UK Government hints at RHI extension
Energy and Clean Growth minister Kwasi Kwarteng has claimed the Government is "absolutely committed" to exploring new support mechanisms for low-carbon heat in the UK once the Renewable Heat Incentive (RHI) expires in March 2021.
During a House of Commons debate on energy efficiency measures and net-zero buildings, Business, Energy and Clean Growth Minister Kwarteng fielded questions from MPs on the UK Government’s approach to decarbonising the UK’s commercial and domestic building stock, which accounts for approximately 40% of the UK’s carbon emissions.
During the session, Kwarteng claimed that the UK Government is “absolutely committed to seeing how we can support the RHI beyond the date on which it expires”.
The RHI is due to close in March 2021, with the Government yet to outline how it will promote low-carbon heating beyond that point. From April 2021, households signed up to the scheme will continue to receive payments until the end of a seven-year agreement.
The RHI was put in place by the Government as a means to convert 12% of UK homes to renewable heat by the end of 2020. Current trajectories suggest it will reach 8-10%.
While Government figures claim that the RHI has delivered payments of £2,800 annually to those signed up, all while saving 5.2 tonnes of carbon annually, it has been criticised for failing to provide financial value. In 2018, the Public Accounts Committee (PAC) concluded that the RHI had failed to provide value for money for the £23bn it was set to cost taxpayers.
The Committee on Climate Change has suggested that the UK would require 15 million homes to be fitted with heat pumps or hybrid heat pumps by 2035.
Last year, the Science and Technology Committee’s ‘Clean Growth: Technologies for meeting the UK’s emissions reduction targets’ report outlined a lack of replacements for the RHI as one of the 10 major shortfalls of Government efforts to date to reach net-zero emissions by 2050.
The report calls for the urgent development a clearer strategy for decarbonising heat that includes large-scale trials of different heating technologies, such as heat pumps and hydrogen gas heating, operating in homes and cities to build the evidence base required for long-term decisions.
That report also called for an incentive scheme for energy efficiency home improvements, a topic that Kwarteng was also questioned on during the session.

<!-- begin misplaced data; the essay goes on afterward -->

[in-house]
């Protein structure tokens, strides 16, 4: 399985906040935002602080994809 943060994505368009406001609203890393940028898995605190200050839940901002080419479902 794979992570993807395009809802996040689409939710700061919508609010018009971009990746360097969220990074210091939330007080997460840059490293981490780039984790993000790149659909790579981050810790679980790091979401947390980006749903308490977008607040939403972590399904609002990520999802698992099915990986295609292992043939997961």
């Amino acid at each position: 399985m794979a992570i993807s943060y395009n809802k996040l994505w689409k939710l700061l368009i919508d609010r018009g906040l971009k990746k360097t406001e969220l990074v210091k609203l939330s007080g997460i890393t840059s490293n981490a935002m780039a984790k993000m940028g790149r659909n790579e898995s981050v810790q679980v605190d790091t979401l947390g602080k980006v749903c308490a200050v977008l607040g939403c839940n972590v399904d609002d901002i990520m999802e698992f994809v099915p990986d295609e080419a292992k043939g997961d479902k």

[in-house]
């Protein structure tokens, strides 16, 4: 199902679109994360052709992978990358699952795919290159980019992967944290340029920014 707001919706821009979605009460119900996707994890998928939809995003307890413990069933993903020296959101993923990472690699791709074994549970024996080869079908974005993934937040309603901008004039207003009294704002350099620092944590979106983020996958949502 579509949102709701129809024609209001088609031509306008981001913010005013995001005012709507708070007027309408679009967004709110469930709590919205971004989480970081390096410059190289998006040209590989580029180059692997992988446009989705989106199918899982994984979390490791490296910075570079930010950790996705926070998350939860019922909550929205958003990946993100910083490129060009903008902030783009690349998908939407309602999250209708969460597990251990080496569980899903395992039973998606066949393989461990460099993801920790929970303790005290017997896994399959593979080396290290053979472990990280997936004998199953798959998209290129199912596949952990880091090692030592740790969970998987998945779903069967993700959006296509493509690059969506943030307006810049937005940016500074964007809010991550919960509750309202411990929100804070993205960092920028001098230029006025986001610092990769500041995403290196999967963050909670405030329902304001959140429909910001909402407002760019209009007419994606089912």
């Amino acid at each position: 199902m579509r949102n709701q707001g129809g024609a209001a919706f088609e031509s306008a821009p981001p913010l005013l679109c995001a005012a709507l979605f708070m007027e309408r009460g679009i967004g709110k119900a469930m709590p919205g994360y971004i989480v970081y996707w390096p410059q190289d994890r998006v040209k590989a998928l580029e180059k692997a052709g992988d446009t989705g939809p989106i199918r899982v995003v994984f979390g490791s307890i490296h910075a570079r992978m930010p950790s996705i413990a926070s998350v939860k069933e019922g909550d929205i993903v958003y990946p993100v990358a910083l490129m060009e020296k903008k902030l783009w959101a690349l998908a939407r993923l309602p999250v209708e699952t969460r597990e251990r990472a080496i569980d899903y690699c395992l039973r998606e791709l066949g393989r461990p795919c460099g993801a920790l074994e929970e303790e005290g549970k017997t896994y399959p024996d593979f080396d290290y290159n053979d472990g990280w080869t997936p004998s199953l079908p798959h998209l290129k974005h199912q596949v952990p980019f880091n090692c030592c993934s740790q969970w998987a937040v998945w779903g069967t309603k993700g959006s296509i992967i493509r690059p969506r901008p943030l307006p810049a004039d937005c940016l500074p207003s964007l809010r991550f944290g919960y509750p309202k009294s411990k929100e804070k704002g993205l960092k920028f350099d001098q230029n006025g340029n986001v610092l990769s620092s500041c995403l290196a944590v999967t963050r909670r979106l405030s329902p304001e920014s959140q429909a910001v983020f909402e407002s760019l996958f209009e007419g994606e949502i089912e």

Kwateng noted that the proposed Future Homes Standard would act as a catalyst for reducing household carbon emissions and would perform better than the zero-carbon scheme that was scrapped in 2015.
“The Government feel that the future homes initiative is much more realistic and better in terms of reducing carbon emissions in houses than the initial zero-carbon scheme,” Kwarteng said. “That scheme allowed for offsetting, whereas the future homes standard will concentrate on lowering absolutely levels of emissions. I think that is a much better way of approaching the problem.”
The Future Homes Standard is due to come into effect in the latter half of 2020, covering England only. In its current form, it includes a headline goal to reduce the carbon intensity of new builds by 75% by 2025, which ministers plan to deliver through fresh mandates for housebuilders on triple glazing, low-carbon heating systems, onsite renewable generation and energy-efficient building fabrics. The 75% target is down from an initial proposal of 80%.
Kwarteng highlighted the £5m in green finance pledge to help homeowners make their buildings more energy efficient. The minister also announced that the Government would consult on issuing tougher standards for private-owner landlords in regards to EPC ratings for 2030.
“We aspire for private landlords not to get properties to EPC band E but to make investments to improve their properties to band B or C by 2030. That is a significant improvement and a step in the right direction,” he added.
Commenting on the announcements, Steve Collins, director of premier EcoEnergy said: “We welcome the measures being taken by government to improve home energy efficiency and specifically the commitment to supporting the RHI beyond its current term.
“However, we would like clarity as to whether RHI will remain in its current form. If the government is to achieve its climate targets, it is imperative to entice homeowners and businesses who live in older buildings which make up a substantial proportion of current emissions.”
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